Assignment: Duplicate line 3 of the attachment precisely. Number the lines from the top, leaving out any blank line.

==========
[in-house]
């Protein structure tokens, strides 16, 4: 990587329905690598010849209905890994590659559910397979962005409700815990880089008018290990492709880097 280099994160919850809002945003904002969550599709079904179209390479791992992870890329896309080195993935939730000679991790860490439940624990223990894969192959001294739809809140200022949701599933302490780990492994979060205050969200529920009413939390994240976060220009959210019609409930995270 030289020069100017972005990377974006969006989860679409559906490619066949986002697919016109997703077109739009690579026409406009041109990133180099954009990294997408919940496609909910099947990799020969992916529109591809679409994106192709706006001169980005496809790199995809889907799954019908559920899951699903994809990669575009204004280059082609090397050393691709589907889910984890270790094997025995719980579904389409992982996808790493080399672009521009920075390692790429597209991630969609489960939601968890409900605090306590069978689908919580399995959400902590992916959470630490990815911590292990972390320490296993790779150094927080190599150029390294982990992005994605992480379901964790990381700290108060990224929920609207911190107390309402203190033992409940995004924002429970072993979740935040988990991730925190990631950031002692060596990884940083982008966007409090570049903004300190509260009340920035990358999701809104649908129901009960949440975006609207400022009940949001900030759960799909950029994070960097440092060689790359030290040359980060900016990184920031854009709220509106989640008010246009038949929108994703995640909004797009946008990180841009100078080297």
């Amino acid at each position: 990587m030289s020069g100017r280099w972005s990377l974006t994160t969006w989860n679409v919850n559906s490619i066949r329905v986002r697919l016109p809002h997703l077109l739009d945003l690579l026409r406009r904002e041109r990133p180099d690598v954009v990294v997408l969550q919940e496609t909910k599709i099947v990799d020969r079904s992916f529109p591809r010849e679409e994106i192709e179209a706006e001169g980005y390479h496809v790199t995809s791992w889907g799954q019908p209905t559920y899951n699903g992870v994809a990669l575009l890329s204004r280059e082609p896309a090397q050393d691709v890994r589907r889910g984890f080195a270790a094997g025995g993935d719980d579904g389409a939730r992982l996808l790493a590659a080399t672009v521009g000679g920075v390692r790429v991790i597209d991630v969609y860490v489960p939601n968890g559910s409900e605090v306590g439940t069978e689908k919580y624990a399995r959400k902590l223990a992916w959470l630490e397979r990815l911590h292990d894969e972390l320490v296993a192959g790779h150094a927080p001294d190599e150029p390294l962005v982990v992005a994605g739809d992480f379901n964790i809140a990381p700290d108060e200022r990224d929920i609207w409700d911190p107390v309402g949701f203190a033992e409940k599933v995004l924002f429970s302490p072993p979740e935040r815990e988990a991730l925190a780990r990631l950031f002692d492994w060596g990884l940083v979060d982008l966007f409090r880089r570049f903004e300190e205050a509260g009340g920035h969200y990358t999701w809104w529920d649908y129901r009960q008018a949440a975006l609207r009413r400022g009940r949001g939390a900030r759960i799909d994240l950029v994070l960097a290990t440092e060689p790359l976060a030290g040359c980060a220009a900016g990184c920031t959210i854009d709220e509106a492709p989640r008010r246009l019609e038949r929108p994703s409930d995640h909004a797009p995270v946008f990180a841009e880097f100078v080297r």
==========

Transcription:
């Amino acid at each position: 990587m030289s020069g100017r280099w972005s990377l974006t994160t969006w989860n679409v919850n559906s490619i066949r329905v986002r697919l016109p809002h997703l077109l739009d945003l690579l026409r406009r904002e041109r990133p180099d690598v954009v990294v997408l969550q919940e496609t909910k599709i099947v990799d020969r079904s992916f529109p591809r010849e679409e994106i192709e179209a706006e001169g980005y390479h496809v790199t995809s791992w889907g799954q019908p209905t559920y899951n699903g992870v994809a990669l575009l890329s204004r280059e082609p896309a090397q050393d691709v890994r589907r889910g984890f080195a270790a094997g025995g993935d719980d579904g389409a939730r992982l996808l790493a590659a080399t672009v521009g000679g920075v390692r790429v991790i597209d991630v969609y860490v489960p939601n968890g559910s409900e605090v306590g439940t069978e689908k919580y624990a399995r959400k902590l223990a992916w959470l630490e397979r990815l911590h292990d894969e972390l320490v296993a192959g790779h150094a927080p001294d190599e150029p390294l962005v982990v992005a994605g739809d992480f379901n964790i809140a990381p700290d108060e200022r990224d929920i609207w409700d911190p107390v309402g949701f203190a033992e409940k599933v995004l924002f429970s302490p072993p979740e935040r815990e988990a991730l925190a780990r990631l950031f002692d492994w060596g990884l940083v979060d982008l966007f409090r880089r570049f903004e300190e205050a509260g009340g920035h969200y990358t999701w809104w529920d649908y129901r009960q008018a949440a975006l609207r009413r400022g009940r949001g939390a900030r759960i799909d994240l950029v994070l960097a290990t440092e060689p790359l976060a030290g040359c980060a220009a900016g990184c920031t959210i854009d709220e509106a492709p989640r008010r246009l019609e038949r929108p994703s409930d995640h909004a797009p995270v946008f990180a841009e880097f100078v080297r």